‘Blind Need Improved Living Standards’
Rev Sanaki (Right) making the presentation to Charles Oppong
Charles Oppong, leader of the Royal Sparrows Band, which is made up of visually impaired persons, has appealed to the government to do more to improve the standard of living of persons with disability.
He said that with persistent advocacy, Ghana could formulate and implement policies that would positively impact on the lives of the physically challenged.
He asserted that visually-impaired persons have been forced to live without any appropriate state interventions to make them self-reliant.
‘Persons with vision impairment want government of Ghana to do more to improve their welfare,’ he stressed.
He pointed out that making the physically-challenged self-reliant through the appropriate interventions would also help prevent begging on the streets.
Charles Oppong was speaking to DAILY GUIDE after members of the Christ The King Methodist Church at Anaji near Takoradi had donated assorted items worth GH¢2,500 to members of the band.
The church, which is under the Effiakuma circuit, also presented cash of GH¢5,300 to members of the band as part of efforts aimed at giving back to the needy in the society.
The donation was made during church service last Sunday.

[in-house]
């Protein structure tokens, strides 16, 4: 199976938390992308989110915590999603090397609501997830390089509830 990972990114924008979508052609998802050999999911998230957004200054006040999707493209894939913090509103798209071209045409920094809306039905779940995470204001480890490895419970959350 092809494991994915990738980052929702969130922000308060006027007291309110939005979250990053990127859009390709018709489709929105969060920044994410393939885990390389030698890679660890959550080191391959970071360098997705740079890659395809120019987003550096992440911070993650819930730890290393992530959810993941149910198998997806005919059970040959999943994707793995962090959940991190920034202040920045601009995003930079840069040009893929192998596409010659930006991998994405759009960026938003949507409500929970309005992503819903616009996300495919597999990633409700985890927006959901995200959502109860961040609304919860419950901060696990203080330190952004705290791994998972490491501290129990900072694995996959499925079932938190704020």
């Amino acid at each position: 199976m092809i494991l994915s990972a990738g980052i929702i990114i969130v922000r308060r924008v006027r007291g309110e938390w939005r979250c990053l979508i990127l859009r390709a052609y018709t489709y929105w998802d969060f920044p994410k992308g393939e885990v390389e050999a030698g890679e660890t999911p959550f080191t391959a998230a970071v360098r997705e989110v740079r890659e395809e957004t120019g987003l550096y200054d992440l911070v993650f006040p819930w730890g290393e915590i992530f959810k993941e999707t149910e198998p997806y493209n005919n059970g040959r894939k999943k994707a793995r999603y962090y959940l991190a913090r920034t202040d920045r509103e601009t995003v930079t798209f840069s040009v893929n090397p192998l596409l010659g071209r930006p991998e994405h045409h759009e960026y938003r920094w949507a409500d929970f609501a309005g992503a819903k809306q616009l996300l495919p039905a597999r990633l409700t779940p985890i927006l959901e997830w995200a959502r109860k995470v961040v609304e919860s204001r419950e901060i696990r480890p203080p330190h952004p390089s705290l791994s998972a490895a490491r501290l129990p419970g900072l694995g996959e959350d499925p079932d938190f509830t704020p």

The items included cartons of milk, bread, assorted drinks, toilet rolls and soaps, among others.
Mr. Oppong noted that unlike their counterparts in certain parts of the world who receive substantial state assistance, the Ghanaian blind persons still face many challenges from lack of education to social recognition, adding that ‘disability is not inability.’
Mr. Oppong criticized the begging on the streets by many visually impaired.
He, however, pointed out that most of his colleagues preferred begging to engaging in any kind of business because jobs were non-existent.
”There are competent blind teachers and we do not still have classrooms to teach. You would be employed and you go to work and you will not have assisting devices to work with.’
He noted that with continuous assistance from government, conditions for the physically challenged could improve.
Making the presentation, Rev Wisdom Sanaki, who is in-charge of Christ The King Methodist Church, noted that the church was obligated to counsel, encourage, pray and assist society, most importantly the needy and the poor.
From Emmanuel Opoku, Takoradi
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